4 Property 2: Boiling Point/Condensation Point 2A. Introduction When a liquid boils, the vapor pressure of the liquid is equal to the pressure of the atmosphere over it. Therefore, a liquid can boil at various temperatures at different atmospheric pressures. If the surrounding atmosphere is at 760 mm/hg pressure (1 atm), then the temperature is called the normal boiling point. When the surrounding pressure is greater than one atmosphere, the liquid will boil at a temperature above its normal boiling point. At a lower pressure, such as occurs in the typical laboratory, it will boil below the normal temperature. Boiling temperatures measured at pressures other than one atmosphere should be reported with the pressure noted. The most useful temperature is the normal boiling point, since this value will be reported in the literature and can thus be used in the identification of a substance. Although it is not possible for us to measure the normal boiling point directly, we can apply a calculation to convert the experimental boiling point to the temperature at which boiling would have occurred at one atmosphere if we know the pressure at which the experimental value was measured. 2B. Experimental Procedure for Determination of Boiling Point In order to determine the boiling temperature you must use a distillation flask. Clean the flask with soap and water and rinse thoroughly with tap water and then with distilled water from the white squeeze bottles. Fill the bulb of the flask ~2/3 full with distilled water from the carboy and add one or two boiling chips. The latter do not change the boiling point, but makes the boiling go more smoothly. Obtain a cork that will fit your flask and insert your thermometer into the cork. Hold the thermometer near the end to be inserted in the cork and carefully push and twist the thermometer through the cork. Do not force the thermometer, as this could be dangerous. Either make the hole larger or apply a small amount of stopcock grease. If stopcock grease is used, be sure to wipe the thermometer clean with a paper towel before continuing the experiment. Now, set up the distillation apparatus on the hot plate. Your instructor will provide a sample apparatus for you to use as a model. Place the cork on your thermometer and insert it into the neck of the flask. Position the tip of the thermometer in the flask near the point where the flask begins to flare into the bulb portion of the flask. Do not place the thermometer directly into the liquid. You will need to collect the distilled water so it is necessary to put a receiving test tube over the side arm of the distilling flask. Then, insert this test tube into a beaker of cold water (water with a small amount of ice in it) to condense the distilling vapor. Before you begin to heat the flask for the first time, have your instructor inspect your apparatus for safety. Carefully heat the water on the hot plate until it begins to boil and adjust the heat to maintain a gentle boil. Begin to record the temperature to the nearest 0.1 C every 15 seconds beginning when the temperature nears 90 C. By then, water should be condensing on the thermometer and dripping back into the flask. Continue boiling the liquid until you have recorded eight to ten (8-10) consecutive temperatures that do not vary by more than 0.5 C. Record this thermometer reading as the observed boiling point of water. Replace about ½ of the water in the flask, add two more boiling chips and repeat the determination of the boiling point. Repeat as necessary until two trials agree to within ±0.5 C. Average the values for the two trials and record this average as the observed boiling point of water.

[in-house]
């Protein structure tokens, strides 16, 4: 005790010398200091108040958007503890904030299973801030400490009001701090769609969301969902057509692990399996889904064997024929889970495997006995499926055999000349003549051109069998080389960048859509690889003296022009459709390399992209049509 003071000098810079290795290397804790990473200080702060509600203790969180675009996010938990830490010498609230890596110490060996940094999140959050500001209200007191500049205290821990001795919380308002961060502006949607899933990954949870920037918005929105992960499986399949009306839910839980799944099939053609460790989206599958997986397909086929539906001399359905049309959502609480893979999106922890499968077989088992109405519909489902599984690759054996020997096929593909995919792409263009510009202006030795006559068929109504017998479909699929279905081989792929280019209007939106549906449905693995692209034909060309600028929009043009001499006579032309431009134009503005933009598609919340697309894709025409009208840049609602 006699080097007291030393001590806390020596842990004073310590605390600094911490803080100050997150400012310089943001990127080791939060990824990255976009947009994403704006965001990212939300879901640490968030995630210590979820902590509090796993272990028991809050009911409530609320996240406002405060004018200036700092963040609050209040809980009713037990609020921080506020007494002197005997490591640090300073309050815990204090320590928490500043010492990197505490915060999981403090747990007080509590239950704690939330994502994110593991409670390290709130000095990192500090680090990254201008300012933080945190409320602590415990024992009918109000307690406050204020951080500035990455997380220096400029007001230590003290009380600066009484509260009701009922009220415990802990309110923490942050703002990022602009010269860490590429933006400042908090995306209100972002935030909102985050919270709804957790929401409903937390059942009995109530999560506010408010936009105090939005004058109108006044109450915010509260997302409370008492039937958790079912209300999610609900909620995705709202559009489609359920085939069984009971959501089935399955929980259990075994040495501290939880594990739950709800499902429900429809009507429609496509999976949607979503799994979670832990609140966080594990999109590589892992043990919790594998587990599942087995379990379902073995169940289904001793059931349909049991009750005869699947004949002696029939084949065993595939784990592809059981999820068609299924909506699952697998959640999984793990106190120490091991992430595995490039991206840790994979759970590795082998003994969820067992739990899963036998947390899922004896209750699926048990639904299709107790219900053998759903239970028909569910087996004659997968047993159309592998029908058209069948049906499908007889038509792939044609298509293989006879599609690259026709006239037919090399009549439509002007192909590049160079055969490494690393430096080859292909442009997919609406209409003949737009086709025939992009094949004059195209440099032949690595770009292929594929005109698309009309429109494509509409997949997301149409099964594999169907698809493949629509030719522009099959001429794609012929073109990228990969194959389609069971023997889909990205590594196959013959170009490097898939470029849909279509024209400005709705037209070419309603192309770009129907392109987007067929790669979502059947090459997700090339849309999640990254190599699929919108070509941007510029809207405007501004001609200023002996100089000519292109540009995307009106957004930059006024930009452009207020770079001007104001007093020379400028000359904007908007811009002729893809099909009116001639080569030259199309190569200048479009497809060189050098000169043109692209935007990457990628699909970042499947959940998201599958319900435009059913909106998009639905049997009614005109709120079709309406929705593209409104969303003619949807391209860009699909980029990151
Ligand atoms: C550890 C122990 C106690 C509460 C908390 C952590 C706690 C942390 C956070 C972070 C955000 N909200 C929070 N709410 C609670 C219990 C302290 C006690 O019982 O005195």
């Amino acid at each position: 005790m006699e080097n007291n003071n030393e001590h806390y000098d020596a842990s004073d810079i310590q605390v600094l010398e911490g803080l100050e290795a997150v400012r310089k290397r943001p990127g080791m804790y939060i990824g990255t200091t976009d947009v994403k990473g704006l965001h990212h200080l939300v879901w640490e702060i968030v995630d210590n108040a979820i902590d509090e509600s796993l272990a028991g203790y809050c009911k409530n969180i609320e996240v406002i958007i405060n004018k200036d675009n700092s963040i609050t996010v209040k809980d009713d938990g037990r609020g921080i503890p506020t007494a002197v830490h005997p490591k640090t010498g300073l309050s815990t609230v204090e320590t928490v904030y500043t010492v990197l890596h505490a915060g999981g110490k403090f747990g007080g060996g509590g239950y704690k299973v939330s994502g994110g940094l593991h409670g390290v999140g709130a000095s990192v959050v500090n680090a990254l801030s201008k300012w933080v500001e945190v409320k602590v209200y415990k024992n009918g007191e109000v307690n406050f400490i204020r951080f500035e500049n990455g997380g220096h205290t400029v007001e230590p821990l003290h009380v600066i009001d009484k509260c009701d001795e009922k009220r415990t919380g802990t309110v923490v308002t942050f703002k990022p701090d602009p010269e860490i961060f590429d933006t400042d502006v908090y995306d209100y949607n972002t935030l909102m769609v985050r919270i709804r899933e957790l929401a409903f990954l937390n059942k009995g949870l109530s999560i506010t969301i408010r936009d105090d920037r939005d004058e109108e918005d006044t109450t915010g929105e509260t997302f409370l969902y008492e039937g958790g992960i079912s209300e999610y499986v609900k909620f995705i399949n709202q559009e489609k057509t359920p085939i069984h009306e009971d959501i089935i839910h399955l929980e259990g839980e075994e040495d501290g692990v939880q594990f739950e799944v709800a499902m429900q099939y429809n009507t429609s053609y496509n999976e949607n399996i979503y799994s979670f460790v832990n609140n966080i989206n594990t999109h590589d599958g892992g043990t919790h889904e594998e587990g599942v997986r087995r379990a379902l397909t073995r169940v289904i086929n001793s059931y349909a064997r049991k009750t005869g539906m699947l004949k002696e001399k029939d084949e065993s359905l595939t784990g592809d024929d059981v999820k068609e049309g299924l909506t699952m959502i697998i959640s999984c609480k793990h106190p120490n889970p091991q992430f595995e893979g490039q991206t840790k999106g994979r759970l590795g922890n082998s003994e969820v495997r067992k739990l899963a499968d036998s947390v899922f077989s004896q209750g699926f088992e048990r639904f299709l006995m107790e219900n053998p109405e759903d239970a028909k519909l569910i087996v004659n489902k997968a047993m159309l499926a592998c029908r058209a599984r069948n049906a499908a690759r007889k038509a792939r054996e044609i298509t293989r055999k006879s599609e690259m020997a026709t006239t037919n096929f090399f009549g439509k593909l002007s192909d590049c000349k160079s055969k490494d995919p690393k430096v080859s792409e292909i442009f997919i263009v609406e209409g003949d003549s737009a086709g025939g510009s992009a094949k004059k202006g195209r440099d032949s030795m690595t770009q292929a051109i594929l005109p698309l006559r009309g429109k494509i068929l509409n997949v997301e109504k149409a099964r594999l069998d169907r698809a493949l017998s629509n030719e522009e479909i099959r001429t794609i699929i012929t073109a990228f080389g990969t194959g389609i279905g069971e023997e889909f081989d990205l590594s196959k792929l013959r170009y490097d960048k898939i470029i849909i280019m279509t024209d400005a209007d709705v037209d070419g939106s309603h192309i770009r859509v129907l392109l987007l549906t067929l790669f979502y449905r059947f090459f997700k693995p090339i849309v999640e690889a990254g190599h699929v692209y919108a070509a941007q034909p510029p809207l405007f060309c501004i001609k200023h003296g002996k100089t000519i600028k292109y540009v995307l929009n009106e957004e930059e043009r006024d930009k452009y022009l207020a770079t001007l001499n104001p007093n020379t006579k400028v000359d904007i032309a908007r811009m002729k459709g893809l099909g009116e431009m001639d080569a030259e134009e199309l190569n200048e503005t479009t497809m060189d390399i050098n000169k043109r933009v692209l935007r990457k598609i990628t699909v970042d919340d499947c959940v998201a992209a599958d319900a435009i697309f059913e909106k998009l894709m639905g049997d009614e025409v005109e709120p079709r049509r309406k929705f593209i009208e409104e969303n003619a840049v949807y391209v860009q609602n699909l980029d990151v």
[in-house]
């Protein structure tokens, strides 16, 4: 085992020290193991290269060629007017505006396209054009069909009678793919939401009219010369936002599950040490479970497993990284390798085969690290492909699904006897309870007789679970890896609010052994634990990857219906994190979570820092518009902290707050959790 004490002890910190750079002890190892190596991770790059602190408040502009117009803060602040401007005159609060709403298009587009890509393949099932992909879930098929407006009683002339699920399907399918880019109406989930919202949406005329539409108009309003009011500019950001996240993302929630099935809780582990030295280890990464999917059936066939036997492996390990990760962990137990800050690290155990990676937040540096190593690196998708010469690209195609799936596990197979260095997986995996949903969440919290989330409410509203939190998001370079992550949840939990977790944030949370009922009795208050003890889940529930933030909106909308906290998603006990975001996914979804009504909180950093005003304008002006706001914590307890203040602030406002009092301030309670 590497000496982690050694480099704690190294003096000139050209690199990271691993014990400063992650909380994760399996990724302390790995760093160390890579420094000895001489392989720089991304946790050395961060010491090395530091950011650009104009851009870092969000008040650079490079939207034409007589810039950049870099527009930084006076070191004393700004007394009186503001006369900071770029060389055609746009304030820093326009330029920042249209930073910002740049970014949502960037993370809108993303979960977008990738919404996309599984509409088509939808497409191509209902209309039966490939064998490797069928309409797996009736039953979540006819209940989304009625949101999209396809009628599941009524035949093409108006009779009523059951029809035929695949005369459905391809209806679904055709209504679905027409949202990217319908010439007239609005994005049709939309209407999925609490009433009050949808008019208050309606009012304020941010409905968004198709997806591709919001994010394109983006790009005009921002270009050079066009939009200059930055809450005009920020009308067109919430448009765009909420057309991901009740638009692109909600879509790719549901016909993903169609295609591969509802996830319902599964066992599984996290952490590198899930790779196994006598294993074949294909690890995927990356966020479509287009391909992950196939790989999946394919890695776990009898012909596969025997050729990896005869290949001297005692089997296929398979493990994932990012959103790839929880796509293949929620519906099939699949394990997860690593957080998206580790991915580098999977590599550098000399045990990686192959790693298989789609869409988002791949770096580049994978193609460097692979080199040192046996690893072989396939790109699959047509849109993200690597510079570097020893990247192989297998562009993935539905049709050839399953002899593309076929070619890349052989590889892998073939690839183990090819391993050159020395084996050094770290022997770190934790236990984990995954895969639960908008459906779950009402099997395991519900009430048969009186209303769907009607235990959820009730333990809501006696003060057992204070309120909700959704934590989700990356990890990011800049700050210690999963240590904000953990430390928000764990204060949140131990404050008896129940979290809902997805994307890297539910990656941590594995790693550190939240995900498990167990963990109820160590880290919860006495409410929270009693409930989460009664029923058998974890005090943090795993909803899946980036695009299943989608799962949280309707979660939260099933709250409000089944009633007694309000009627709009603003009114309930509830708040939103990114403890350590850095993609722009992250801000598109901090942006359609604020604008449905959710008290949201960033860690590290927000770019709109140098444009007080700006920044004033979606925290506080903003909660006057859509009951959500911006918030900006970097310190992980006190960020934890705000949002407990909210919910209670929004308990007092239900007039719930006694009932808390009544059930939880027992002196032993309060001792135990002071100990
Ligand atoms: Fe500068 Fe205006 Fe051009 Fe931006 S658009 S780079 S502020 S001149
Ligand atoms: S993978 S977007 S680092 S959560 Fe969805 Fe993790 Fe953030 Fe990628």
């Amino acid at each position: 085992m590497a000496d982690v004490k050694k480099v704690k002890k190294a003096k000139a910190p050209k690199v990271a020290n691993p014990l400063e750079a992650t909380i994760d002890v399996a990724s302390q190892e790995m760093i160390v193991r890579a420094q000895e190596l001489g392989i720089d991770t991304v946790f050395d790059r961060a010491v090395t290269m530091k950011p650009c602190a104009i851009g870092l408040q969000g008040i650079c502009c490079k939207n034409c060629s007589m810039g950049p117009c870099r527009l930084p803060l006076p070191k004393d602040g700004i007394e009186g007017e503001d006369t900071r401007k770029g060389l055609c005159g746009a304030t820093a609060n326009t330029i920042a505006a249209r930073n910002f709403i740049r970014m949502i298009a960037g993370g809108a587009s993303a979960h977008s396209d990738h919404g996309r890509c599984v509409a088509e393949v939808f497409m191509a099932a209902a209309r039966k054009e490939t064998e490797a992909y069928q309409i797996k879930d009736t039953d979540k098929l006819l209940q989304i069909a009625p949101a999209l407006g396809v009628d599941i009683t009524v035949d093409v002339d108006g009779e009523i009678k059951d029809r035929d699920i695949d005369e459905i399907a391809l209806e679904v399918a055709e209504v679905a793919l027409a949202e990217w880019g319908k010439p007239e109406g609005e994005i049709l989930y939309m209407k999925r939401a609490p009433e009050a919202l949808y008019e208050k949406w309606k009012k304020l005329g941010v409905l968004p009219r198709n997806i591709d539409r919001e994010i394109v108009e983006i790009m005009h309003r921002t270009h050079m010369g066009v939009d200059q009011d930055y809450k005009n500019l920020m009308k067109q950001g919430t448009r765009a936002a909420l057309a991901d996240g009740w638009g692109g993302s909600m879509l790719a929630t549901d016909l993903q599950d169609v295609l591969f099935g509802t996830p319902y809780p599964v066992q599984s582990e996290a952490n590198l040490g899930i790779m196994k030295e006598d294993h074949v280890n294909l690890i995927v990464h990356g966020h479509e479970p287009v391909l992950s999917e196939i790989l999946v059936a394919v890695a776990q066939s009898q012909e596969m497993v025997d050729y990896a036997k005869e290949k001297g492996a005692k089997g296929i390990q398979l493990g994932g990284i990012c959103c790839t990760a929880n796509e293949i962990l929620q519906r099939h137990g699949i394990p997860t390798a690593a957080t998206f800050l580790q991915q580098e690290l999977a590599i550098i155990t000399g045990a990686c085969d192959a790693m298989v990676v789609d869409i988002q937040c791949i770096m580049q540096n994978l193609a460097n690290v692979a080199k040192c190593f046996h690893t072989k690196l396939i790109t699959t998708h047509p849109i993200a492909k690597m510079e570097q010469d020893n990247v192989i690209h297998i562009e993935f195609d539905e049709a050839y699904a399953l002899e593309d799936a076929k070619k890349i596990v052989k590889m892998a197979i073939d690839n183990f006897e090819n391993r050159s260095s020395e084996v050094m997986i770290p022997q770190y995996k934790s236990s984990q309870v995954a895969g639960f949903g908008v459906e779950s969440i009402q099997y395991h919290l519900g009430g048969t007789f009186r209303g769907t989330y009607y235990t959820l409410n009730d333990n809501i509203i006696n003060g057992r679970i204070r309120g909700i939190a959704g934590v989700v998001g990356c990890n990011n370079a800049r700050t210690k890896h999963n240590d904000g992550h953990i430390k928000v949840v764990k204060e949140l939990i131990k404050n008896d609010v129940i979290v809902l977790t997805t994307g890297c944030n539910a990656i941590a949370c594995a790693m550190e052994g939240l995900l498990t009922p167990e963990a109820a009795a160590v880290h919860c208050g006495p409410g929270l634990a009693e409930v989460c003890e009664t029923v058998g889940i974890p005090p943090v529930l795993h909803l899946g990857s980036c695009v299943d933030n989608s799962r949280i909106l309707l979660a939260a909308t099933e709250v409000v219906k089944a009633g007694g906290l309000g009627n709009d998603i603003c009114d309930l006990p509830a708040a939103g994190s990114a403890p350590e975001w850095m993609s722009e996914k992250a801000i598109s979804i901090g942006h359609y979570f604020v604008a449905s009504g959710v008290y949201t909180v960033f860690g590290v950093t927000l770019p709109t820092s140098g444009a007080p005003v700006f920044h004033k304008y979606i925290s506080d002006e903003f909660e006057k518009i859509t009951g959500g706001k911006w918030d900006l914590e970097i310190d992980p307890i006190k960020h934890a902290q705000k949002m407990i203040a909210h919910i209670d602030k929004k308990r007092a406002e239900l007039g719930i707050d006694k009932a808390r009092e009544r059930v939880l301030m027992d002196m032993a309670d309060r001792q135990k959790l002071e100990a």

5 Thermometer readings for the boiling point of water (T bp observed ) Time Temp ( C) Time Temp ( C) Time Temp( C) Trial 1 C Trial 2 C Trial 3 C Average C Barometer Reading in mm Hg mm Hg Boiling Point of Water at this Barometric Pressure C (See handbook)

6 2C. Calculations for Boiling Point of Water Average the observed boiling points from your two trials to give Tbp,avg. Boiling points are usually listed as normal Boiling Points, i.e., the boiling point at 760 mmhg pressure. Therefore, you will need to convert your observed boiling point to its corresponding value at 760 mmhg by using the following empirical equation. T normal,bp = T bp observed C/mm Hg x (760 - Barometric Pressure) T normal,bp = C C/mm Hg x (760 mm Hg - mm Hg) = C Handbook value of boiling point (normal) of water C Property 3: Density 3A. Introduction Density, mass per unit volume, is very useful for identification of a substance. Comparison of an observed value with a literature value should show excellent agreement. 3B. Experimental Procedure for Determination of the Density of Water Weigh a clean, dry, 10 ml graduated cylinder to the nearest g on the balance in your work area. Add about 2.5 ml distilled water to your graduated cylinder. Measure the volume of the water as closely as possible and re-weigh the cylinder plus the liquid. Repeat the volume measurement and weighing for ~5 ml, ~7.5 ml, and ~9.5 ml of the liquid. Do a second trial. Data for the Density of Water Trial 1 Trial 2 Mass Volume Mass Volume Empty g Empty g ¼ full g ml ¼ full g ml ½ full g ml ½ full g ml ¾ full g ml ¾ full g ml full g ml full g ml Temperature of the water C Handbook Density for Water at this Temperature g/ml

7 3C. Calculations for Determination of the Density of Water An approximate value of the density of water could be obtained by subtracting the mass of the empty graduated cylinder from the mass of the cylinder plus water and then dividing by the volume of the water. However, a more accurate way of obtaining the density is by determining the slope of the mass vs. the volume of the liquid for different amounts of sample. For a graph with the mass of the cylinder and water as the y-axis and the volume of the water as the x-axis, the slope of the trend line will be the density of the water. Make an Excel graph for each trial. Plot the mass of the cylinder plus water vs. the volume of water in the cylinder. Plot all of your mass-volume data points. Don t forget to include the mass of the empty cylinder and zero volume as a point. Add a trendline to determine the slope of the line produced. Plot each trial as a separate graph and determine a separate slope. Average the two slopes to obtain an average value for the density of water. Density, trial 1 g/ml Density trial 2 g/ml Average Density g/ml Property 4. Refractive Index 4A. Introduction When light passes from one medium into another, its speed changes, and this results in a change in the direction of the light ray. This bending of the light ray is termed refraction. The angle between the initial light ray and a line perpendicular to the refracting surface is called the angle of incidence Θ i. The angle between the refracted ray and this perpendicular line is called the angle of refraction Θ o. The refractive index, η, is defined as follows: η=sin Θ i /sin Θ o The refractive index is an intensive property of a pure compound and is useful in identifying materials and evaluating their purity. 4B. Experimental Procedure for Determination of the Refractive Index of Water See handout on student refractometers. Refractive Index Data Trial 1 Trial 2 Trial 3 Average Refractive Index for water Handbook Value of Refractive Index for Water

8 Summary of Results for Water Freezing Point Density Boiling Point Refractive Index Lab Values Accepted Values